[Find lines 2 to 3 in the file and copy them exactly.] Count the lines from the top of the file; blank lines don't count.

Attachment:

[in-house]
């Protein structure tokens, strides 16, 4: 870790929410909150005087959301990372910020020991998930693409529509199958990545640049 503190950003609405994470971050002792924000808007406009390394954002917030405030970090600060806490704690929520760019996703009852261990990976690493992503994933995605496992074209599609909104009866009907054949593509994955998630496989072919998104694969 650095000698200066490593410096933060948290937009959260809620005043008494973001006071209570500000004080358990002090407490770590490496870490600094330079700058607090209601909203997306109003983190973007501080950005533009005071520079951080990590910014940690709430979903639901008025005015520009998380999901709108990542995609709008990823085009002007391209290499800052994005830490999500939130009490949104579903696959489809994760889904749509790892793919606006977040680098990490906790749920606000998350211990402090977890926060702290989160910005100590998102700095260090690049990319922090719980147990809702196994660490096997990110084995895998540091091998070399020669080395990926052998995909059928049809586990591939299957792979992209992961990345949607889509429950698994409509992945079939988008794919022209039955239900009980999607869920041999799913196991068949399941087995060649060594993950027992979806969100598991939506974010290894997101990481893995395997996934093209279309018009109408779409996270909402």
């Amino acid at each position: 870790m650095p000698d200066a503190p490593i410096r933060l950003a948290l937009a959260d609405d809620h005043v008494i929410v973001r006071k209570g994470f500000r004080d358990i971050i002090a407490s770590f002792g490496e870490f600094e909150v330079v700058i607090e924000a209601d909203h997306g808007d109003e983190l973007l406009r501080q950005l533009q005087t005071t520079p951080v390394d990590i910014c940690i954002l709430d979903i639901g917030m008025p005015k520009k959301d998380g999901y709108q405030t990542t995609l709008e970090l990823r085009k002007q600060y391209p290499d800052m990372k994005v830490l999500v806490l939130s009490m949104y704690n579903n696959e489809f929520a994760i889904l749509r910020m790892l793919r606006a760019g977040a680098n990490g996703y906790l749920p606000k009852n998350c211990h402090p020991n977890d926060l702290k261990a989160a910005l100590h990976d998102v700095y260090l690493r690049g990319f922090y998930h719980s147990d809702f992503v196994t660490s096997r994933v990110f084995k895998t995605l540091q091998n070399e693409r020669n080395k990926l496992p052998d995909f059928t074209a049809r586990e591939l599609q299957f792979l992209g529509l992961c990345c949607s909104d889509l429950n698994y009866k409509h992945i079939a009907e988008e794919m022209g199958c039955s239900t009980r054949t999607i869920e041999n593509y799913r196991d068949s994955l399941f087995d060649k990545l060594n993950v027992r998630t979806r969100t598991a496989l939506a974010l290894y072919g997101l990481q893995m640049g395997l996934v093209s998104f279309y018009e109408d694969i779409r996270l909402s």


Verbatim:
């Protein structure tokens, strides 16, 4: 870790929410909150005087959301990372910020020991998930693409529509199958990545640049 503190950003609405994470971050002792924000808007406009390394954002917030405030970090600060806490704690929520760019996703009852261990990976690493992503994933995605496992074209599609909104009866009907054949593509994955998630496989072919998104694969 650095000698200066490593410096933060948290937009959260809620005043008494973001006071209570500000004080358990002090407490770590490496870490600094330079700058607090209601909203997306109003983190973007501080950005533009005071520079951080990590910014940690709430979903639901008025005015520009998380999901709108990542995609709008990823085009002007391209290499800052994005830490999500939130009490949104579903696959489809994760889904749509790892793919606006977040680098990490906790749920606000998350211990402090977890926060702290989160910005100590998102700095260090690049990319922090719980147990809702196994660490096997990110084995895998540091091998070399020669080395990926052998995909059928049809586990591939299957792979992209992961990345949607889509429950698994409509992945079939988008794919022209039955239900009980999607869920041999799913196991068949399941087995060649060594993950027992979806969100598991939506974010290894997101990481893995395997996934093209279309018009109408779409996270909402």
């Amino acid at each position: 870790m650095p000698d200066a503190p490593i410096r933060l950003a948290l937009a959260d609405d809620h005043v008494i929410v973001r006071k209570g994470f500000r004080d358990i971050i002090a407490s770590f002792g490496e870490f600094e909150v330079v700058i607090e924000a209601d909203h997306g808007d109003e983190l973007l406009r501080q950005l533009q005087t005071t520079p951080v390394d990590i910014c940690i954002l709430d979903i639901g917030m008025p005015k520009k959301d998380g999901y709108q405030t990542t995609l709008e970090l990823r085009k002007q600060y391209p290499d800052m990372k994005v830490l999500v806490l939130s009490m949104y704690n579903n696959e489809f929520a994760i889904l749509r910020m790892l793919r606006a760019g977040a680098n990490g996703y906790l749920p606000k009852n998350c211990h402090p020991n977890d926060l702290k261990a989160a910005l100590h990976d998102v700095y260090l690493r690049g990319f922090y998930h719980s147990d809702f992503v196994t660490s096997r994933v990110f084995k895998t995605l540091q091998n070399e693409r020669n080395k990926l496992p052998d995909f059928t074209a049809r586990e591939l599609q299957f792979l992209g529509l992961c990345c949607s909104d889509l429950n698994y009866k409509h992945i079939a009907e988008e794919m022209g199958c039955s239900t009980r054949t999607i869920e041999n593509y799913r196991d068949s994955l399941f087995d060649k990545l060594n993950v027992r998630t979806r969100t598991a496989l939506a974010l290894y072919g997101l990481q893995m640049g395997l996934v093209s998104f279309y018009e109408d694969i779409r996270l909402s």